Colleges are taking varied approaches to the first year of the new early FAFSA process, Beckie Supiano reports for the Chronicle of Higher Education.
Beginning Oct. 1, 2016, students and families seeking college admission for fall of 2017 will be able to complete the FAFSA using their 2015 tax information. The prior-prior year change provides several possible benefits for prospective college freshmen and their families, including:
- Application timing that permits streamlined FAFSA completion through the IRS Direct Retrieval tool;
- Earlier access to Estimated Family Contribution (EFC) scores; and
- Longer timeframes to consider college costs and evaluate institutional aid packages.
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More than two-thirds of colleges plan to make significant changes to their enrollment procedures in response to the new process, according to a survey from education technology company Cegment.
However, individual colleges are handling the changes quite differently from one another in a "stratified response," according to Nathan Mueller, a principal with the consulting firm Hardwick Day. While certain colleges—particularly private institutions with rolling admissions—are embracing the early FAFSA, others are taking a wait-and-see approach or don't think the new process will have a significant effect on them.
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The University of Denver will set tuition in September instead of January, pairing final aid awards with early-action and early-decision admissions offers in December. The university will also offer earlier awards for applicants in the second early decision cycle in February.
Susquehanna University will also send earlier aid awards during its rolling admissions period, as well as offer returning students earlier aid awards. The changes will mostly benefit families, who will have a longer time to mull over their aid awards.
But the new process could cause problems for colleges, according to Madeleine Rhyneer, vice president for enrollment and marketing at Susquehanna. With a longer lag time, students might lose interest in a university or even fail to enroll altogether.
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Despite these concerns, the new process serves an important purpose, Rhyneer says. More than one quarter of Susquehanna students receive Pell Grants, while about one third are first-generation students. Such groups are the ones who have the most to gain from the early FAFSA.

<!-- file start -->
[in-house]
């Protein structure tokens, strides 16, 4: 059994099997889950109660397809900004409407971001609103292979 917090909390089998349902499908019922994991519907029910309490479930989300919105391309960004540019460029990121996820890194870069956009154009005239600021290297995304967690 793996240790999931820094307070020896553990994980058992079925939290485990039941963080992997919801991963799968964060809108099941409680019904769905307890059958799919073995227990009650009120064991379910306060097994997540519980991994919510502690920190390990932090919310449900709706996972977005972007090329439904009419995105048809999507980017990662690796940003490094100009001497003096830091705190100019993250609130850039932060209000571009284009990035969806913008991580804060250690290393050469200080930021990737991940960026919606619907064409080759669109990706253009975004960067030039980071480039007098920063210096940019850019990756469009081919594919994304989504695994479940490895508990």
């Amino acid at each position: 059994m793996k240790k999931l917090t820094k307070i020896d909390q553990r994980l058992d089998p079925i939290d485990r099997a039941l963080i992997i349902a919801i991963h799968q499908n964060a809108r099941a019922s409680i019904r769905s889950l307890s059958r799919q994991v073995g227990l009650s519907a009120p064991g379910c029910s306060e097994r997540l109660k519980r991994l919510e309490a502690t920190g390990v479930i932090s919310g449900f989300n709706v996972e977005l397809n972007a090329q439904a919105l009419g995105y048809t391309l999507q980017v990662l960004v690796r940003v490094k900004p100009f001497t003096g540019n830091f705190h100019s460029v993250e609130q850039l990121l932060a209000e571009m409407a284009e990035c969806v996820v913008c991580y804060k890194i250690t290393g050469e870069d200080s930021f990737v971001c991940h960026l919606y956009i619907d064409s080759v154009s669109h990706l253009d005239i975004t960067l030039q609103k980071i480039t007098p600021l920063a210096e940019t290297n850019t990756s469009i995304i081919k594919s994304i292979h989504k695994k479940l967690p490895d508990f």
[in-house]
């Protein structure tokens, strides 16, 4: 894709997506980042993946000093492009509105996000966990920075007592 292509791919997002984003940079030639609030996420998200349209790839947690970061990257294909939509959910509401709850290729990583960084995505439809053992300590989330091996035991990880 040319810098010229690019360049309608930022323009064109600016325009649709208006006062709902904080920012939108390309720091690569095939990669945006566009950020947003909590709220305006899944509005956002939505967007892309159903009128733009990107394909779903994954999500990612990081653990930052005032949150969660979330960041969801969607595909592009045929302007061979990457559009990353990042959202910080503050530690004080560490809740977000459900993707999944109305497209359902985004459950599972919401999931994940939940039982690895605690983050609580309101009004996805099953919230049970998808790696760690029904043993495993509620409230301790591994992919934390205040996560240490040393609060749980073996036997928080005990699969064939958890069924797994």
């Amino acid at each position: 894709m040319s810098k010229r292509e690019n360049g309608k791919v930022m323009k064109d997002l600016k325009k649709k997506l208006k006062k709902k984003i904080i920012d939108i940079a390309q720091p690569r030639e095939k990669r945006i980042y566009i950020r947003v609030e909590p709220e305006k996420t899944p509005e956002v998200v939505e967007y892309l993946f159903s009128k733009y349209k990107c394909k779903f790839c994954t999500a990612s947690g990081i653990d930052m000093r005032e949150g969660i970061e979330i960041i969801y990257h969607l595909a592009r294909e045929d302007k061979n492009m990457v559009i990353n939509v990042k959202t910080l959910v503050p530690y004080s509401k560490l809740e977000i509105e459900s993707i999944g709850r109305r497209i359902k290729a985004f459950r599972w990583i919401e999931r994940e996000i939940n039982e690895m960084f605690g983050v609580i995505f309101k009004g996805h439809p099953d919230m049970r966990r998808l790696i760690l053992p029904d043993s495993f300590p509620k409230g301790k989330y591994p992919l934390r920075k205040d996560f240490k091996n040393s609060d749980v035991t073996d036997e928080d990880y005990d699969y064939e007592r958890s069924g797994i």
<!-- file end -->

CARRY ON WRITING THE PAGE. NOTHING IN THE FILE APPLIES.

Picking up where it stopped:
Michael Miller, interim assistant vice chancellor for enrollment management and financial aid director, says that at the University of California, Santa Barbara, "We are in the camp of not doing much of anything initially." He believes the new process could be confusing to students applying to California public institutions because prospective students can apply for financial aid before applying for admission, but Miller says he supports getting financial aid information to students in a timely manner.
Some higher education leaders fear that the new changes would put underserved students at a disadvantage. In response to the new FAFSA process, some colleges have moved up their priority deadlines, meaning that low-income students who need more time to consider their options will be offered smaller aid packages.
However, Hardwick Day has recommended that colleges implement more priority deadlines to provide a "nudge for students to submit the FAFSA," according to Mueller. This can be accomplished without offering less aid to students who miss deadlines (Supiano, Chronicle of Higher Education, 9/15).
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